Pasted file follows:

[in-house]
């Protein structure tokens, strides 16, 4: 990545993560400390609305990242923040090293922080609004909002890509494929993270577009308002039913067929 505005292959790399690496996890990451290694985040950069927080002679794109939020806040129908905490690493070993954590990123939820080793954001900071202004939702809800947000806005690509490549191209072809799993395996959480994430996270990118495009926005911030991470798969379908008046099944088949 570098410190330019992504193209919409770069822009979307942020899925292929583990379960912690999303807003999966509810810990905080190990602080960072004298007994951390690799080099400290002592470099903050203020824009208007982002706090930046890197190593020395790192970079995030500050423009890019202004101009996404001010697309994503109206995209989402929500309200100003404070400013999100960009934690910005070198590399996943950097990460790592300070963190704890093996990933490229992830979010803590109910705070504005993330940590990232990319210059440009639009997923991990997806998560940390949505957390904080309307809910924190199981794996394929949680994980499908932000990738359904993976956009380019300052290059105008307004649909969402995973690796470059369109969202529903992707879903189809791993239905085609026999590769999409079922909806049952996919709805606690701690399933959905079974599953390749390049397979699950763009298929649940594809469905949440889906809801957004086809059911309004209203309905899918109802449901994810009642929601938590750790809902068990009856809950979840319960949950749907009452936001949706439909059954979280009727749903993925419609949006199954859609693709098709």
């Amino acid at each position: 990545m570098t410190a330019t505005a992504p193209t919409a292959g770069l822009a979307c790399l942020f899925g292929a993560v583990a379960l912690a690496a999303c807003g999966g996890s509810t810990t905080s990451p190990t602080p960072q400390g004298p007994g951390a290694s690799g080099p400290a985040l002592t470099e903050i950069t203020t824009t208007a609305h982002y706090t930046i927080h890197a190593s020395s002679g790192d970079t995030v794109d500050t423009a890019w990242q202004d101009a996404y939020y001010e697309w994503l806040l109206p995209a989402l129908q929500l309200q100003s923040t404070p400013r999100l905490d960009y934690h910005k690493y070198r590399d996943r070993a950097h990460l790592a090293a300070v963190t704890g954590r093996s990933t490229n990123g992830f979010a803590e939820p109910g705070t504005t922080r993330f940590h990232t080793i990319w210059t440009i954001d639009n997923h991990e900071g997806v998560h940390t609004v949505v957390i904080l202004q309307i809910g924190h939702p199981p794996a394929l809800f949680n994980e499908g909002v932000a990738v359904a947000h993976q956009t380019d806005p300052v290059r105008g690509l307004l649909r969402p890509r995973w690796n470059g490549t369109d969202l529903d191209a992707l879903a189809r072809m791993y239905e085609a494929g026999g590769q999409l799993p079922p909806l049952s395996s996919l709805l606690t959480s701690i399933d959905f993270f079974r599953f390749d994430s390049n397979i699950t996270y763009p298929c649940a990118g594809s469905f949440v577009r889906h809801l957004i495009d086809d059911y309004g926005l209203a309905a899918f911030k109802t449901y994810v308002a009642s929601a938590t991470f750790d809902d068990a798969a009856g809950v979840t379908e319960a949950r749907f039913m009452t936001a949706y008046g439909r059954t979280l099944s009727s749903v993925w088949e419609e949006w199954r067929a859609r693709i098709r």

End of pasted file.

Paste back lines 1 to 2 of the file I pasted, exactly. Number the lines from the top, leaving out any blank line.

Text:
[in-house]
């Protein structure tokens, strides 16, 4: 990545993560400390609305990242923040090293922080609004909002890509494929993270577009308002039913067929 505005292959790399690496996890990451290694985040950069927080002679794109939020806040129908905490690493070993954590990123939820080793954001900071202004939702809800947000806005690509490549191209072809799993395996959480994430996270990118495009926005911030991470798969379908008046099944088949 570098410190330019992504193209919409770069822009979307942020899925292929583990379960912690999303807003999966509810810990905080190990602080960072004298007994951390690799080099400290002592470099903050203020824009208007982002706090930046890197190593020395790192970079995030500050423009890019202004101009996404001010697309994503109206995209989402929500309200100003404070400013999100960009934690910005070198590399996943950097990460790592300070963190704890093996990933490229992830979010803590109910705070504005993330940590990232990319210059440009639009997923991990997806998560940390949505957390904080309307809910924190199981794996394929949680994980499908932000990738359904993976956009380019300052290059105008307004649909969402995973690796470059369109969202529903992707879903189809791993239905085609026999590769999409079922909806049952996919709805606690701690399933959905079974599953390749390049397979699950763009298929649940594809469905949440889906809801957004086809059911309004209203309905899918109802449901994810009642929601938590750790809902068990009856809950979840319960949950749907009452936001949706439909059954979280009727749903993925419609949006199954859609693709098709």